I know what you are trying to say, and too, without any requalification of M. Elmslie’s abilities. But the trouble with such a statement is that when you say “relation between the people and the building,” too many readers are again going to run off with the idea that function means concern with mechanical convenience. That wasn’t at all our idea, really, with me or Mr. Elmslie. Naturally we both were interested in the convenience relation between people and buildings, but we also were both equally interested in all the other aspects of the people and their relation with a building, the full interplay of those relations, material and spiritual.

            Now because architects generally are, today, not interested in ornament which is to be a permanent part of the fabric of a building, there is a tendency to judge Mr. Elmslie by his ornament because he was so wonderfully facile in producing it. He was simply marvelous at that sort of thing. His virtuosity was tremendous.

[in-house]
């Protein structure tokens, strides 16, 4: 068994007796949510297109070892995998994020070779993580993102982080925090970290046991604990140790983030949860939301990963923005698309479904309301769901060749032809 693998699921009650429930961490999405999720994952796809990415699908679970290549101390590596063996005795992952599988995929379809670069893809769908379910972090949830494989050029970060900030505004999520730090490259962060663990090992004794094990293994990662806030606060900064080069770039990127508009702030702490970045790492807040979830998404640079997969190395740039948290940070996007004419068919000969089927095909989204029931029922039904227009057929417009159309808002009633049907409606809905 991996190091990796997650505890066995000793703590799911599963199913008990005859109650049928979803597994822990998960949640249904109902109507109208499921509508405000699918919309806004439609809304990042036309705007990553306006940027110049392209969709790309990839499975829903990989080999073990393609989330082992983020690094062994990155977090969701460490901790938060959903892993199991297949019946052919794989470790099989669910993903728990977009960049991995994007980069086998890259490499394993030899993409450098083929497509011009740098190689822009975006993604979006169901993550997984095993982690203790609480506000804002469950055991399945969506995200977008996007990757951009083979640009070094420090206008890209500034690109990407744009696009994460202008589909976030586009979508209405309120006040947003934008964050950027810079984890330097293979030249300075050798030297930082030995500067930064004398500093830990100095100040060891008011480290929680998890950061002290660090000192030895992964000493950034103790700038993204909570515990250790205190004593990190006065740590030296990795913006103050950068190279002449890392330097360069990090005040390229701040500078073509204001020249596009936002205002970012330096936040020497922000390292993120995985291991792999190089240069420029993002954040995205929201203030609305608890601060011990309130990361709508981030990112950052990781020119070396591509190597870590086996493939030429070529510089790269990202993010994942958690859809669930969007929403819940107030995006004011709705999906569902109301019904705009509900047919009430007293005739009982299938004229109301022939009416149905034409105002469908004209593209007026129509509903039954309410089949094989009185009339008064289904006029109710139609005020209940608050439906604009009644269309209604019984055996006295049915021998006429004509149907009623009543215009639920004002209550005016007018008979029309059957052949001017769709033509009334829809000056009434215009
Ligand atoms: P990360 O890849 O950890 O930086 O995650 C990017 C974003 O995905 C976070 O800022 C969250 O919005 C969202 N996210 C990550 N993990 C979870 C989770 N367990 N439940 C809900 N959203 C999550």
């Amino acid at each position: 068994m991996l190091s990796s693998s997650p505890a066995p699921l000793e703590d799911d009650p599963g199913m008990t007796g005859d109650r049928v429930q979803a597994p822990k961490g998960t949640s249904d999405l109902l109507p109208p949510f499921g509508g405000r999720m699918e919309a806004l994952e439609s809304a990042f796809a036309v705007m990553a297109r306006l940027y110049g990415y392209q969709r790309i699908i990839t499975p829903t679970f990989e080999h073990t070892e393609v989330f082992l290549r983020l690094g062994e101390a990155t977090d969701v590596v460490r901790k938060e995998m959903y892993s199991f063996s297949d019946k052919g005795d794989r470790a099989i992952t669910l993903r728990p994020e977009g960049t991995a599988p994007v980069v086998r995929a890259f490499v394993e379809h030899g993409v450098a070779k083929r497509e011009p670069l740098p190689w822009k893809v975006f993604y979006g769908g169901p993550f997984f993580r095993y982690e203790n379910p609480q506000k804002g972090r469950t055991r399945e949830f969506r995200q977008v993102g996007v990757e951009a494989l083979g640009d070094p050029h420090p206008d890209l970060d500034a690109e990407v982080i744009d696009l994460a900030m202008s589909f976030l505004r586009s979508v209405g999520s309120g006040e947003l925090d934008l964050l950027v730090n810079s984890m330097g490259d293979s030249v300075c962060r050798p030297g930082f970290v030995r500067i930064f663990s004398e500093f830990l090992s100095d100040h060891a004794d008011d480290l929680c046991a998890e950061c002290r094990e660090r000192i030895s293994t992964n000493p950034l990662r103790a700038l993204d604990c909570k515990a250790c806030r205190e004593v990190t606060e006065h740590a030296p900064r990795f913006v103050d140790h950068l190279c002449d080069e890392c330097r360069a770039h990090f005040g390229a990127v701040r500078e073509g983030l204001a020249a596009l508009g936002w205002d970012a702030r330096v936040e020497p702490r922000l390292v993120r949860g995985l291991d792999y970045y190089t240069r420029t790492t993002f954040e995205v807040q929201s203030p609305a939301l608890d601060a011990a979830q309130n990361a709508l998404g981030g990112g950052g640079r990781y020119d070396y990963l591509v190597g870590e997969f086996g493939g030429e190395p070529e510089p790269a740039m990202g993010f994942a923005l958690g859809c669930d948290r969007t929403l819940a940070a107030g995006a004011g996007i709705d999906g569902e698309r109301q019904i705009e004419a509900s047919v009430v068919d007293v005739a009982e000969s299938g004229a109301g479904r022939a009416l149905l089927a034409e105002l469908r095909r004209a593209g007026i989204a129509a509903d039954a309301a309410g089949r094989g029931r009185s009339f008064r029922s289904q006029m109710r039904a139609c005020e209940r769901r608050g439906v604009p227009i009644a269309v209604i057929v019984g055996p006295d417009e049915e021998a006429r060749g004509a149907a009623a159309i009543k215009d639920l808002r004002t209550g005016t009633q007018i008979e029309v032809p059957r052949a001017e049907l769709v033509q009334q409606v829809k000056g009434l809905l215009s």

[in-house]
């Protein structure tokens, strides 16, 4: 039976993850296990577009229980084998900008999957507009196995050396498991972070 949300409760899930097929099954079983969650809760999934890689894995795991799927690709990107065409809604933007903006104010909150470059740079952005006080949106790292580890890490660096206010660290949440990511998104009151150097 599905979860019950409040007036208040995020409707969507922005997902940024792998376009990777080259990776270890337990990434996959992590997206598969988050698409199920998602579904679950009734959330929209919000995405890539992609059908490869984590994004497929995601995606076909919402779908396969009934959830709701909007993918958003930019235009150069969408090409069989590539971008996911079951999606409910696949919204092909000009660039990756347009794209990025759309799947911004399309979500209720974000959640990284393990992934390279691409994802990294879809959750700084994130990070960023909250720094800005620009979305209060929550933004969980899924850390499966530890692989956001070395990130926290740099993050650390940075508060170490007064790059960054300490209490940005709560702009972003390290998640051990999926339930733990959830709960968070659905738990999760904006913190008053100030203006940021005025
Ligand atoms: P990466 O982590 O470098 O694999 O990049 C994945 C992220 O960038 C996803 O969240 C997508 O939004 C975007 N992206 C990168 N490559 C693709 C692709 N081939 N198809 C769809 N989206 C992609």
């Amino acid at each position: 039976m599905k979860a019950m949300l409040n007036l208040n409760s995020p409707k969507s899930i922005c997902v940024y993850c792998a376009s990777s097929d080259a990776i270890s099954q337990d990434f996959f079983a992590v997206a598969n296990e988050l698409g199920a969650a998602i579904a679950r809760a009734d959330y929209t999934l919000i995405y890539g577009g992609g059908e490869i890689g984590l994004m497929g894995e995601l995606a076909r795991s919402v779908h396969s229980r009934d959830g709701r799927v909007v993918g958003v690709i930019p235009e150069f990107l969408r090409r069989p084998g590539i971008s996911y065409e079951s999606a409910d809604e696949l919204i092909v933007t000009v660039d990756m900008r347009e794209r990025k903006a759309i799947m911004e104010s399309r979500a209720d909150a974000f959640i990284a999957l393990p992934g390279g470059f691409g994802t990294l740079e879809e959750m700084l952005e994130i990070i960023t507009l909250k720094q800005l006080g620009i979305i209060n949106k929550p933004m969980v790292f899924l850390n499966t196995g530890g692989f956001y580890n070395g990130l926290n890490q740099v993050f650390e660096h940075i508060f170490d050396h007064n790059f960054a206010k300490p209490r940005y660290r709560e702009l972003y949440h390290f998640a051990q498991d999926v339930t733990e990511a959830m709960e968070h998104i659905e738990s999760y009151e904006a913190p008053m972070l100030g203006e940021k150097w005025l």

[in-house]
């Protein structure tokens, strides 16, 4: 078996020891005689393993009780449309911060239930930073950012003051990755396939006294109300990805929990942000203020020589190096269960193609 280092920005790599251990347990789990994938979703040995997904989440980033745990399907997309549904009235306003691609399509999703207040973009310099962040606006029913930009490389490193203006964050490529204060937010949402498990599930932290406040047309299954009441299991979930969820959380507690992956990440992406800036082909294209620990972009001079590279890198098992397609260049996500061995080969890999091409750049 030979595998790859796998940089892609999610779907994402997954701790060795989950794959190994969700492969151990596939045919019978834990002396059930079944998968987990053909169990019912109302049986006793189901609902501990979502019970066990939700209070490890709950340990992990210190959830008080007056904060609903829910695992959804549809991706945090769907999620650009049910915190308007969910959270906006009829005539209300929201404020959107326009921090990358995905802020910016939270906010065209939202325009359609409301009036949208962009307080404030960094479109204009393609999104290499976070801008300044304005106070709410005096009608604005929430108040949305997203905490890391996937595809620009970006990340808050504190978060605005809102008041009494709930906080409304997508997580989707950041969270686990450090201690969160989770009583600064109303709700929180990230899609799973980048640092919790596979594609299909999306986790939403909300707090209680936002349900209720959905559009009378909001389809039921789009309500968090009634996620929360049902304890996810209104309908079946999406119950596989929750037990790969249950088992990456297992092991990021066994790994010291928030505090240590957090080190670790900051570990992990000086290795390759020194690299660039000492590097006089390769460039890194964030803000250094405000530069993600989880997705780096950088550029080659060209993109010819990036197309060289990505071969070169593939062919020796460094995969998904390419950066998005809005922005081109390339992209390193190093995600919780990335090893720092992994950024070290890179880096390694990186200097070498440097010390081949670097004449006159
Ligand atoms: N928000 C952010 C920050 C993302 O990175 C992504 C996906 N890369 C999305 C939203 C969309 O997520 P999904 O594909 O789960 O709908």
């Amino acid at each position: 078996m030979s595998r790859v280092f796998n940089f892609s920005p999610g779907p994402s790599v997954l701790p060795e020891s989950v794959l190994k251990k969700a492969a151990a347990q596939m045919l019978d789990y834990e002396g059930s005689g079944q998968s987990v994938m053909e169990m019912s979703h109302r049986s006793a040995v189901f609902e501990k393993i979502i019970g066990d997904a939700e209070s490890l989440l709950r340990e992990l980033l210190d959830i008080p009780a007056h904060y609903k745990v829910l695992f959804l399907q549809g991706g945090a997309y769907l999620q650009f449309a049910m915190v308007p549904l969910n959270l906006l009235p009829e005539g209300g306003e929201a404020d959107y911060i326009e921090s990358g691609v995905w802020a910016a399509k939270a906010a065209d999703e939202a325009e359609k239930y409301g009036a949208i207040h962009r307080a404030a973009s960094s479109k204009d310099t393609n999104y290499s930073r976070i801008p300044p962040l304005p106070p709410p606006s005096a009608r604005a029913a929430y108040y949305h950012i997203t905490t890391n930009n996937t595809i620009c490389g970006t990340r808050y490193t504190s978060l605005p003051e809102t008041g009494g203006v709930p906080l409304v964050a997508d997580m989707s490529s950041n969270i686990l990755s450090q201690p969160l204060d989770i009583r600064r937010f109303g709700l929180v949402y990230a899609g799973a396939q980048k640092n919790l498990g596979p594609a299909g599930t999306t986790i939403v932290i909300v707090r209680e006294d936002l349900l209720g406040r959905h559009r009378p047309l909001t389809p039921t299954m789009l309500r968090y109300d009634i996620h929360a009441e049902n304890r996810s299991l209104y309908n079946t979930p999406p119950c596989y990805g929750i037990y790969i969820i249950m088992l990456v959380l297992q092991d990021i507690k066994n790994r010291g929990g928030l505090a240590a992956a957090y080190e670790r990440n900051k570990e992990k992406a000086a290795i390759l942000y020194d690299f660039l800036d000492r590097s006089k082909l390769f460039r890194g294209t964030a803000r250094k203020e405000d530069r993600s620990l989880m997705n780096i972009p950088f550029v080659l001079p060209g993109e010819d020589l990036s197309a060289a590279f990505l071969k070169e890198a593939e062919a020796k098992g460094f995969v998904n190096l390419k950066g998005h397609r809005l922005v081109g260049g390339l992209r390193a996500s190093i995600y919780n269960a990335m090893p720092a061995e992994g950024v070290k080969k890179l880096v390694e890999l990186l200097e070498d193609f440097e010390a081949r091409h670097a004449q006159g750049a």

Now that doesn’t mean, except in some very special ways, that he was not also firmly grounded in good plan considerations, the relations of convenience, sound structure, and so on. His heart wasn’t

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perhaps tied quite so close to that as was mine.  Naturally we were of different temperament. Plainly he preferred to concern himself with what you might call the more lyric aspects of the building, in both plan, decoration, and structural exuberance too.  But at the same time any mind that could conceive as organic a house as the Babson house, Riverside Illinois, or the Owatonna Bank, can hardly be rated as primarily ornamentalist.  Both these buildings were clean, strong and well arranged.  They were logical in plan, and they were pretty lyric too in basic concept.